Then came the war. He was just young enough to avoid conscription, and so was never an active soldier. The bombs devastated Bologna but spared his family; ironically, though, his parents died of illness, a year apart, as the conflict drew to an end.
So it was that Giorgio was orphaned at 18, with a 13-year-old sister to care for. No stranger to work, he held down various jobs to keep them both fed, clothed and sheltered. It was quite a responsibility for such a young man, but Giorgio didn't let it get him down. He quietly shouldered the burden and did what he had to do, scrounging for any work he could find in an Italy torn by civil war. He even found time to accumulate some humorous stories of youthful escapades--not surprisingly, most of them took place while working. There wasn't much else in those days.

Having spent his youth struggling for survival, Giorgio had little time or energy for courting. It wasn't until he was in his late twenties that he ran into a friend on the street one Boxing Day. His friend dragged him into the nearest bar, insisting that they toast to the holidays even though it was still morning. It was a fateful encounter: Giorgio was instantly smitten with the young girl behind the counter. He waited outside the door for hours until she had finished her shift.
They've been together ever since.

His wife, Marisa, confesses, "The way he kept hovering, I thought he was trying to steal candy from the jars we kept on the counter. I made sure to keep an eye on him! Imagine my surprise when I went outside and saw him standing there.
"I said, 'Buona sera.' Very soberly, he asked, 'Is buona sera all you have to say to a man who's been waiting for you all day?' Then he walked me home, and that was that."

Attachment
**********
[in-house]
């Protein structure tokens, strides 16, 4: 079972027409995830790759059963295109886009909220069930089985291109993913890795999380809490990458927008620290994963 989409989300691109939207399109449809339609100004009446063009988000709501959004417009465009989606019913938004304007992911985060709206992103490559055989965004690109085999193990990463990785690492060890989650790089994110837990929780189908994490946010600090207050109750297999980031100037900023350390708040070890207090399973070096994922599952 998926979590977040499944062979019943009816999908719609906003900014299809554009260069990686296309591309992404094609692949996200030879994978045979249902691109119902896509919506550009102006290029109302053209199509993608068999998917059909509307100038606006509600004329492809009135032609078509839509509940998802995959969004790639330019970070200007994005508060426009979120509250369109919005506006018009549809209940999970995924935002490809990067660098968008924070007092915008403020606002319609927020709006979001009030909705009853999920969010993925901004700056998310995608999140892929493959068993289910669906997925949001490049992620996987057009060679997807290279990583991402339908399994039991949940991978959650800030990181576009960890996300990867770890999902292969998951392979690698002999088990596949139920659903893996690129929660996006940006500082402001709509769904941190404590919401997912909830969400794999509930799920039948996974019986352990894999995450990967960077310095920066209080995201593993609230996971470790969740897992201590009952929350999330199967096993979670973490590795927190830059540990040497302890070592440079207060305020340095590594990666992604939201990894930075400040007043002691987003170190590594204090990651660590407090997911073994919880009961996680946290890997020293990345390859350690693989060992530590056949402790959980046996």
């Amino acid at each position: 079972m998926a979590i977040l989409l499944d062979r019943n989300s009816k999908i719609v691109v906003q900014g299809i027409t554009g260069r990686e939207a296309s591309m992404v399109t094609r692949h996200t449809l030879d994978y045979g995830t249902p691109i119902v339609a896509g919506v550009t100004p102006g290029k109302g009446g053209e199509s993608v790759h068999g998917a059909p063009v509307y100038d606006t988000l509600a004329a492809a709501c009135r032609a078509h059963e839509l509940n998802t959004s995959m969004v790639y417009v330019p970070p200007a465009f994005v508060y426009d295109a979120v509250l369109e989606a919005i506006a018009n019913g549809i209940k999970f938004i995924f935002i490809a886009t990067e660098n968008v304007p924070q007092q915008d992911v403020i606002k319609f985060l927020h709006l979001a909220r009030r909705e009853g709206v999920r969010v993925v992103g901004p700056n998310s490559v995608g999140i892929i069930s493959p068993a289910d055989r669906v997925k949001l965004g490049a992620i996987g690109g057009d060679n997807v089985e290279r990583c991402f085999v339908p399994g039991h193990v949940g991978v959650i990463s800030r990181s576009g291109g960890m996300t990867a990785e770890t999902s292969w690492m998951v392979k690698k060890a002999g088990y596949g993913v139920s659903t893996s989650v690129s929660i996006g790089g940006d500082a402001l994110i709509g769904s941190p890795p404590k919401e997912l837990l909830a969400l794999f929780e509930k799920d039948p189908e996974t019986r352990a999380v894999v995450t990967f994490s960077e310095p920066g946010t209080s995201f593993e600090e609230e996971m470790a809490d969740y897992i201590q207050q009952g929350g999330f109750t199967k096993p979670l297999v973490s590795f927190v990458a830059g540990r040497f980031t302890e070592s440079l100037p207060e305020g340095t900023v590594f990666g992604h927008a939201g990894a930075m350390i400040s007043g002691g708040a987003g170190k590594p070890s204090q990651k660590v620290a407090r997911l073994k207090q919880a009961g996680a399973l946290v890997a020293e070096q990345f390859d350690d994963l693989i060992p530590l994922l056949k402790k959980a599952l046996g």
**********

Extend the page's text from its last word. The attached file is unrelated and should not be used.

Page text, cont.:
The two waited years to marry, until Giorgio finally felt able to support a family. Together with two friends, he had acquired a division of his former employer, and had ten employees of his own. Feeling prosperous for the first time ever, Giorgio's inaugural purchase for his new household was a newfangled frivolity: a television set.

The easy times didn't last long, however. Within a few years of setting up the business, and well before the expensive machinery had been paid off, the Italian government passed new environmental legislation that would require starting over from scratch. Giorgio did his best to keep the business going as long as possible, to protect his workers' jobs. He gradually bought out his partners' shares of the company so they could find other employment, and in the end was buried alone under the debts of his failed business.

It took him years, but in the end he paid off every single creditor. He refused to declare bankruptcy. "I owed those people money," he says simply.
His determination to maintain his honor came at a steep price. His wife took in sewing while taking care of their toddler son, and Giorgio went back to factory work. Unfortunately, it wasn't always enough.
"Sometimes we'd find ourselves suddenly without electricity, or gas," he says, his face grim with the memory. Marisa nods. "I remember when the only food we had in the house was a handful of dried beans." She smiles sadly. "Neither of us slept well back in those days, we were so worried." But slowly, gradually, Giorgio paid his debts and set his family to rights. His honor was intact.

Today Giorgio is retired, and he and Marisa share a two-bedroom apartment in a small town outside Bologna. It is a modest home in an unpretentious building. "It's not what I dreamed of having someday," he admits, "but it's a castle compared to how I started out." He sighs. "Life is much easier these days."